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- January Flashback: French Savoir with Patrice Bisiot
- January Flashback: The Bone Keeper
- January Flashback: Craigslist, Sex, and One Woman’s Intuition
- January Flashback: Sweet Child of Mine
- January Flashback: The Butterfly Effect
- January Flashback: Latina Entrepreneurs – We are Ready to be Heard
- The Care and Feeding of Mr. Right
You have probably seen them before: Latina professionals depicted as sexy vixens on TV, wearing miniskirts or tight dresses; the sassy secretary with a naive style; the nightmare boss’s wife. Although the Hispanic community has become the largest minority group in the US, Latinas, in particular, have to fight against stereotypes and other distorted perceptions.
When it comes to holding down a job in corporate America, you’d think being bilingual would work to my advantage, right? But this isn’t the case for many Latina entrepreneurs and leaders.
Latinas are risk-takers, from the lady cleaning your house, who is becoming the next entrepreneur by creating her own cleaning business, to the Latina women-owned law firms. Not afraid of getting our hands dirty, 788,000 Latinas now run their own businesses. Placida V. Gallegos, a Latina advancement specialist, points out that Latinas control 39 percent of the 1.4 million companies owned by minority women in the United States, and these businesses generate nearly 147 billion in sales.
We need to learn measures of success different from those in the traditional corporate world today. It was important for me to let go of the concept that because I’m a Latina, I won’t be able to get the job. I had zero work experience when I moved to the U.S.A. I had to earn my place and pick my battles wisely. My level of confidence was determined through my discipline and organization. From day one, I knew I had to assimilate into the corporate culture without hindering my roots. Assimilating meant making sacrifices in my home-life situation, but I was ready to take on the challenge. As Latinas, we work with a lot of adjustments because everything in life requires compromise, from small things like speaking Spanish with other co-workers and bringing drama to work, to the big things, like feeling we don’t fit in at work.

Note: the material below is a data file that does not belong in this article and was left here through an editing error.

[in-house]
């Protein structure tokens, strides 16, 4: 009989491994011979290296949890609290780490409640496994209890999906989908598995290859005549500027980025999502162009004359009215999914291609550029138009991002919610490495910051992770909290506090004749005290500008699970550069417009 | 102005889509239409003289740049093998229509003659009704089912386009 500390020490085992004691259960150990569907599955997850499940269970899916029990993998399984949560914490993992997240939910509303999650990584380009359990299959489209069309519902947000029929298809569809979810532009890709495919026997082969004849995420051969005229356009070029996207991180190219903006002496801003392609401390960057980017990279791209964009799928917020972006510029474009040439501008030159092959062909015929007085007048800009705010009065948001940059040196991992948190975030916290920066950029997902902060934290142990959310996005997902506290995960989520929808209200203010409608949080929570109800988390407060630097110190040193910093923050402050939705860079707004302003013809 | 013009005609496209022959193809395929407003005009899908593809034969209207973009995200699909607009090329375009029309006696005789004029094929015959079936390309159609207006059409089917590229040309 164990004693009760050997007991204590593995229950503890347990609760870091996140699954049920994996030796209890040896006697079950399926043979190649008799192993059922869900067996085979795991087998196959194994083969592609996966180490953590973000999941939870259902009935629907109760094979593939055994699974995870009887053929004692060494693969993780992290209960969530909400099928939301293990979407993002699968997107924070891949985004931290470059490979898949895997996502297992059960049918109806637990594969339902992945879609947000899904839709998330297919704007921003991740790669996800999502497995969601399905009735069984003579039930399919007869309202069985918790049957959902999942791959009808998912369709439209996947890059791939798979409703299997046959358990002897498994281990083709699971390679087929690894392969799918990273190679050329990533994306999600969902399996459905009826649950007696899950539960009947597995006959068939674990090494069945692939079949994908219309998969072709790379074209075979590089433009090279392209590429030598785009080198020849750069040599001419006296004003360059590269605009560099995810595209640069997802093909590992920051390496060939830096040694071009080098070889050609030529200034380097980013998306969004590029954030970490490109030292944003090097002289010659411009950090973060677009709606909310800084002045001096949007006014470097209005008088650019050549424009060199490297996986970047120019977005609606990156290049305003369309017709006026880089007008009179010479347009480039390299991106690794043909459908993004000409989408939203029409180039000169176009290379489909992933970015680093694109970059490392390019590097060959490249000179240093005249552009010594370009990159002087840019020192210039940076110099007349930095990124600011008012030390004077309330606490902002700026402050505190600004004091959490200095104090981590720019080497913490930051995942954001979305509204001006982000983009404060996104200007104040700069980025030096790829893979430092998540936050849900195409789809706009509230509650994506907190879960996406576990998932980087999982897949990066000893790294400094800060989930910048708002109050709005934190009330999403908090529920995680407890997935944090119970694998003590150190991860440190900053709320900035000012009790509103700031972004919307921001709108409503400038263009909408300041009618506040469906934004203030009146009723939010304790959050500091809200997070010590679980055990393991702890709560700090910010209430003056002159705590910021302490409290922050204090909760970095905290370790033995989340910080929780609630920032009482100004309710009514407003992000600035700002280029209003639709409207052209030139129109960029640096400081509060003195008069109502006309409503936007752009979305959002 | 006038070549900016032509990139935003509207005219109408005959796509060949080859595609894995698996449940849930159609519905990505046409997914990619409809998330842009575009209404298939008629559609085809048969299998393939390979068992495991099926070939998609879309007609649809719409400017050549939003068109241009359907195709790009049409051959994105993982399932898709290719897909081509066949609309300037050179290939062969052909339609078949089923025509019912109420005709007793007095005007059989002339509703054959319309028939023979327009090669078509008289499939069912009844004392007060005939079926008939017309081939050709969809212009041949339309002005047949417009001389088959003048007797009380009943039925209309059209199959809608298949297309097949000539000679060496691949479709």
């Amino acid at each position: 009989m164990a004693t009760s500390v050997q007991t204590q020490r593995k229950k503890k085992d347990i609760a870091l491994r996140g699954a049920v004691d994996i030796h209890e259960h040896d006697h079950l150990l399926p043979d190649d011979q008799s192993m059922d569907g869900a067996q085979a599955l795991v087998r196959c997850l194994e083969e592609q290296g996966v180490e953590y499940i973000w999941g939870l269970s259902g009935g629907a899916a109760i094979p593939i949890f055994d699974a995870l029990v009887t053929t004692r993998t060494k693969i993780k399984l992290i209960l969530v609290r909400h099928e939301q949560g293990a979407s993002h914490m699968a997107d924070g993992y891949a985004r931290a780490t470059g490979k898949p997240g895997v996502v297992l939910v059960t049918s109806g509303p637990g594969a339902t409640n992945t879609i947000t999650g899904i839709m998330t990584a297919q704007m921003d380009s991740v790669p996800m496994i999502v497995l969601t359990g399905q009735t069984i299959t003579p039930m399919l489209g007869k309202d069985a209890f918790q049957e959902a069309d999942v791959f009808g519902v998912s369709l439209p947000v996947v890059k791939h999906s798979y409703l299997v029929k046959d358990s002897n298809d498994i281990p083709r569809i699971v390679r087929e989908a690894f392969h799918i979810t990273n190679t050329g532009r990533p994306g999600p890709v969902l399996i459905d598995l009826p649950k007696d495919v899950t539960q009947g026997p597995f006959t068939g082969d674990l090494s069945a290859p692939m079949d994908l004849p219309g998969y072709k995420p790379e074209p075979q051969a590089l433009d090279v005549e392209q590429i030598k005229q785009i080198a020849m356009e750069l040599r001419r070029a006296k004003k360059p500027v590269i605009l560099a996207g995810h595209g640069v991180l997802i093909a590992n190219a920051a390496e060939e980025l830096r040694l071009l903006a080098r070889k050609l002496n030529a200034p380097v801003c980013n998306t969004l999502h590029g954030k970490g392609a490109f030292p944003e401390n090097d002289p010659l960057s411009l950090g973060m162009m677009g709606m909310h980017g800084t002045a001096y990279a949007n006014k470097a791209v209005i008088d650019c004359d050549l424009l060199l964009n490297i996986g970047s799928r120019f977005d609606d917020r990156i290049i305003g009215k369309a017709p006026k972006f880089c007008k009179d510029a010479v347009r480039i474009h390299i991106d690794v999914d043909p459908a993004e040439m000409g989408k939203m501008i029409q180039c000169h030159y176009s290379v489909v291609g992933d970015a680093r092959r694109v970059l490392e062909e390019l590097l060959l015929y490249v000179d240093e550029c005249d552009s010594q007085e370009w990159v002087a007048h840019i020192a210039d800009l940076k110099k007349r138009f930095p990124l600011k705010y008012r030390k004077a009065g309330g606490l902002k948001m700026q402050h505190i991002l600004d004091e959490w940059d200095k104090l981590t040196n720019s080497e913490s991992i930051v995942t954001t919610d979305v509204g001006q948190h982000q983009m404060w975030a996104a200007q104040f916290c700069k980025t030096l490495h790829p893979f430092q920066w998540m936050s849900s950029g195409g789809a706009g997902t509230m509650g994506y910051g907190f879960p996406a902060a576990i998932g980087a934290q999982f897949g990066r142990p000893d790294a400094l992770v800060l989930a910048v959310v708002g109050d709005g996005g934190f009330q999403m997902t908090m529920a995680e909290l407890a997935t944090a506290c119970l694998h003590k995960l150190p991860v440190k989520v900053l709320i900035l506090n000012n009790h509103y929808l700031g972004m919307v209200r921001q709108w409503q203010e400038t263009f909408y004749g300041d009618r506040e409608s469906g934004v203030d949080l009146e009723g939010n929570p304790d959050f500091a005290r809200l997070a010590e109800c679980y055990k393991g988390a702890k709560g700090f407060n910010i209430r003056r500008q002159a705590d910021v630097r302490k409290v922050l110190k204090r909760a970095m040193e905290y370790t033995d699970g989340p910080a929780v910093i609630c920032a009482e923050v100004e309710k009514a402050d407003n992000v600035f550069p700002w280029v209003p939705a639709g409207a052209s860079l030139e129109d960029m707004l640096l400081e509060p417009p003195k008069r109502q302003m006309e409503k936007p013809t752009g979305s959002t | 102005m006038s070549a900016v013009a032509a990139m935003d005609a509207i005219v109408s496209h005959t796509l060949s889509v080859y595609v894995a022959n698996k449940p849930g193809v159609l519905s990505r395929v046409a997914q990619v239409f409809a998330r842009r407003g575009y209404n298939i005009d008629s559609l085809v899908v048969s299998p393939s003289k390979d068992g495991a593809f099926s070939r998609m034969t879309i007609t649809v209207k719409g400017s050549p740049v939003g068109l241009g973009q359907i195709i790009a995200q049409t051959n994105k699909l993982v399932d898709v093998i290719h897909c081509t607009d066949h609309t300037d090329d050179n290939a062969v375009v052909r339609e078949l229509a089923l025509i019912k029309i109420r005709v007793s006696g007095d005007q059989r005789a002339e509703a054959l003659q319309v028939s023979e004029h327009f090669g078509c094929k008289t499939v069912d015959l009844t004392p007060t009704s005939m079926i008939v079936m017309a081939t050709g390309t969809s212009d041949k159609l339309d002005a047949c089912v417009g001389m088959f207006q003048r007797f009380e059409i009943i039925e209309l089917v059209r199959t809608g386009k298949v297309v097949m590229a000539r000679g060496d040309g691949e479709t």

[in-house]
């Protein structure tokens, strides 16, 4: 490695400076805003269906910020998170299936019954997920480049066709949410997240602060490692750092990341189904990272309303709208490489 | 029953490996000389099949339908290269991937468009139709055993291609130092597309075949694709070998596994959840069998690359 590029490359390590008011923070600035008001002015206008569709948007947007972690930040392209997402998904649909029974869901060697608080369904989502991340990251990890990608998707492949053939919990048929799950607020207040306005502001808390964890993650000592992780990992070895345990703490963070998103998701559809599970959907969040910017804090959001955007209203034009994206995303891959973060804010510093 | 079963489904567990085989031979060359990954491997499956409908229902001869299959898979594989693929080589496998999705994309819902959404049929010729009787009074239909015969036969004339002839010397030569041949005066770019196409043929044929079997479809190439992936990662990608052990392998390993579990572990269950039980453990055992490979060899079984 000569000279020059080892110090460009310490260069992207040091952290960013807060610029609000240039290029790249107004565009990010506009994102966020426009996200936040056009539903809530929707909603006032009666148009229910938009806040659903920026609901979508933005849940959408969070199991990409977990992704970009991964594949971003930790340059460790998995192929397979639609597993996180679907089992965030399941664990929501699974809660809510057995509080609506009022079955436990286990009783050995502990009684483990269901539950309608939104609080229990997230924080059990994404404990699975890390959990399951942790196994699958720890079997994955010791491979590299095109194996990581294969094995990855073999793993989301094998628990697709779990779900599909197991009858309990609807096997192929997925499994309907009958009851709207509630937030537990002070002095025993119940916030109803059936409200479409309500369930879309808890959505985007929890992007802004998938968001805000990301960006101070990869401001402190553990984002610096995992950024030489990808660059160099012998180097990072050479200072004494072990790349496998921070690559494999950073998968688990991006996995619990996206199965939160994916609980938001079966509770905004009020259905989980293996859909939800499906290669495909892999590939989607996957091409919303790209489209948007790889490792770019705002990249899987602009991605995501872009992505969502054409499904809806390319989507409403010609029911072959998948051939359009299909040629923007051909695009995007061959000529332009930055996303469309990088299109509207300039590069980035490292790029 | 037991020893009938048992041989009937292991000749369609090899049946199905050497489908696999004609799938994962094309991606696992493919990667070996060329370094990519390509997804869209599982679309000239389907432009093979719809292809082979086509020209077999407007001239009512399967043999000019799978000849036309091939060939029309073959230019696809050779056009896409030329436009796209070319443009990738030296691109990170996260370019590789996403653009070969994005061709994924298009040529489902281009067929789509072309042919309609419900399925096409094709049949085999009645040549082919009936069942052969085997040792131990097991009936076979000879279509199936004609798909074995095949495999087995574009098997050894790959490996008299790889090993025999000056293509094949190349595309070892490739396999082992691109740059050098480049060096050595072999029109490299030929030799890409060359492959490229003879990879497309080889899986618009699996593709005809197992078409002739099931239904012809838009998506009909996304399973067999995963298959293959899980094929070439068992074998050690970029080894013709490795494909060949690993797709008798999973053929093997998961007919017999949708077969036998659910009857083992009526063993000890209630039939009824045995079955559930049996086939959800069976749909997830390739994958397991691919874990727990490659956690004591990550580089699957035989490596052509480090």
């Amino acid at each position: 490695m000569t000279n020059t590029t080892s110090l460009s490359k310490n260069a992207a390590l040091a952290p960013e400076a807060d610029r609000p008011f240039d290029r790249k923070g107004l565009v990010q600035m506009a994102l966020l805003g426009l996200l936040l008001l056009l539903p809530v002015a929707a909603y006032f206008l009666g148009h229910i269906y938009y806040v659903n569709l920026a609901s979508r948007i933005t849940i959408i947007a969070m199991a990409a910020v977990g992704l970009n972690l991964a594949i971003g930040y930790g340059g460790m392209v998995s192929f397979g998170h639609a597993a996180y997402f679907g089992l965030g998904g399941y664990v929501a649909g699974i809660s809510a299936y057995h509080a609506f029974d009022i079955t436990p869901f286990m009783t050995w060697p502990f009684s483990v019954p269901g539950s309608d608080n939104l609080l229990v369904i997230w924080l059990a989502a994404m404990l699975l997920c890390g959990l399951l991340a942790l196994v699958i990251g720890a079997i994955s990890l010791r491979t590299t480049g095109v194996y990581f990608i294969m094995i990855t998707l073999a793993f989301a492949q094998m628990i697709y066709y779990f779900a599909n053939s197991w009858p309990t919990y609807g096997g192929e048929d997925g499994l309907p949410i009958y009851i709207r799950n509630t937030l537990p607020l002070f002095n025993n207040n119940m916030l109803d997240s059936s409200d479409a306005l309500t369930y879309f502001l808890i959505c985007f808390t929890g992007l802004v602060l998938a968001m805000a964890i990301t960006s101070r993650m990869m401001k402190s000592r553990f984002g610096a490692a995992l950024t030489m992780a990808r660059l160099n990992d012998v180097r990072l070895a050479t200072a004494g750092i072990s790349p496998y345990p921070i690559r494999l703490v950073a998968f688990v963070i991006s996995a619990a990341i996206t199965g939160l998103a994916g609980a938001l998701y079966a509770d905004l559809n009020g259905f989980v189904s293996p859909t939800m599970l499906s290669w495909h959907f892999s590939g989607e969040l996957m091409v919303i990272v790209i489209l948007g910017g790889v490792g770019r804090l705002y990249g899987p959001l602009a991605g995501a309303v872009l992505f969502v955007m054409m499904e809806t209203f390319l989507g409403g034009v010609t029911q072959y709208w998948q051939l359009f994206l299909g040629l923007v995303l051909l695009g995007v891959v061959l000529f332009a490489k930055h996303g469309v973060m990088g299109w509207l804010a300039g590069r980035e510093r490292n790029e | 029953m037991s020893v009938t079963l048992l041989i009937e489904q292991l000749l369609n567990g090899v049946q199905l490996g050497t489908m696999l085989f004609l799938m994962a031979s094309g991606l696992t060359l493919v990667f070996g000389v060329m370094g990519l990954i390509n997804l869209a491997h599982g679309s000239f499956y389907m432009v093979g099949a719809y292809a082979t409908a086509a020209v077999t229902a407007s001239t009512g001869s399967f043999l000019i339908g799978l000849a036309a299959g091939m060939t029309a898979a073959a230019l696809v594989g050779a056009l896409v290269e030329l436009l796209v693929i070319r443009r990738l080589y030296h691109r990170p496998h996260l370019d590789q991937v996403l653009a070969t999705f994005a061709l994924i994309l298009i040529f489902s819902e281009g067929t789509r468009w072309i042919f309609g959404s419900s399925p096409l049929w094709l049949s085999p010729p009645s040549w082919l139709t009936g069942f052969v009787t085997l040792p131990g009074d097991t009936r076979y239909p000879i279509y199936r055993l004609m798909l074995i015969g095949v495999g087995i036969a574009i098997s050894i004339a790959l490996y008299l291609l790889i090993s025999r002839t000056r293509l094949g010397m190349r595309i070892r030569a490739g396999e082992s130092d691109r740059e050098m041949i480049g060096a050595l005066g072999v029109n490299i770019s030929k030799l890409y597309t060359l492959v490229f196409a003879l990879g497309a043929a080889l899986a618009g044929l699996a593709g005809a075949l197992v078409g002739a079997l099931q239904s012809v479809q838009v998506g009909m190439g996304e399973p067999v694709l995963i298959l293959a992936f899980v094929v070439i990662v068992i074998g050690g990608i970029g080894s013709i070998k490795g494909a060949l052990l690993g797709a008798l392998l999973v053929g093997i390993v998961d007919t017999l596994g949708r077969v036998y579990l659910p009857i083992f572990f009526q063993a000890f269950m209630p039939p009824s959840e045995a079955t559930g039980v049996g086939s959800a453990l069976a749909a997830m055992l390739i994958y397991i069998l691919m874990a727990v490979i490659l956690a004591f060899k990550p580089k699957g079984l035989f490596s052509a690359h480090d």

The sexism in the Latino community is alarming. There is a certain prejudice within professional Latinas, who often feel we have to work double the amount to demonstrate our skills. And once we’ve made it, we’re often the only Latina or woman of color, like a token.
At home, we often feel trapped by rigid gender roles, and more often than not we don’t have a supportive husband or partner. Sometimes, we get caught in the fight between the clash of a new culture and our own traditions.
Latinas often feel oppressed by their choices because we have very different expectations within the family dynamic. Latinas are ambitious for more than making babies and being submissive. We break barriers against language, stereotypes, culture, and discrimination. Latinas have feelings, but we are not out of control. We fight against false cultural perceptions because young Latinas are driven to be successful.
We are told we won’t be able to graduate from high school and get a higher education due to poverty. It is very common for Latinos to have parents who didn’t finish their high school education, but why should Latinas follow the same pattern? Latinas are hungry to have a better education, to become more competitive and ignite the entrepreneurial spirit. There are 50.5 million Latinos in the United States. We are catching up but still have far to go. We came to this country because we believed in a dream, and we are becoming more visible against the hatred of politicians because we understand the concept of inclusiveness and know that we have a responsibility to carry on with our goals.
One of my heroes, Maria Hinojosa, is the executive producer of Latino USA on NPR. How did she become successful? In a very moving speech for TedX.
“My stories didn’t appear. We were invisible. I was invisible from the media narrative. No one in the reporting that I saw looked like me, looked like my family. So I began to think that maybe somehow my life, my story, was less valuable—less important. Then one day I saw Martin Luther King speaking,” Hinojosa said, “and it was this person who looked the most unlike me, who made me believe that maybe one day, yes, I could, in fact, be a part of the fabric of this country. I didn’t know this invisibility, I just lived it. I didn’t understand it. And I came to see myself and feel myself as, ‘the other.’ ”
Latinas are more than an extension of the U.S.A.; we are becoming the builders of the future, woven into the fabric of the nation. The time has come to believe in us as much as we believe in ourselves.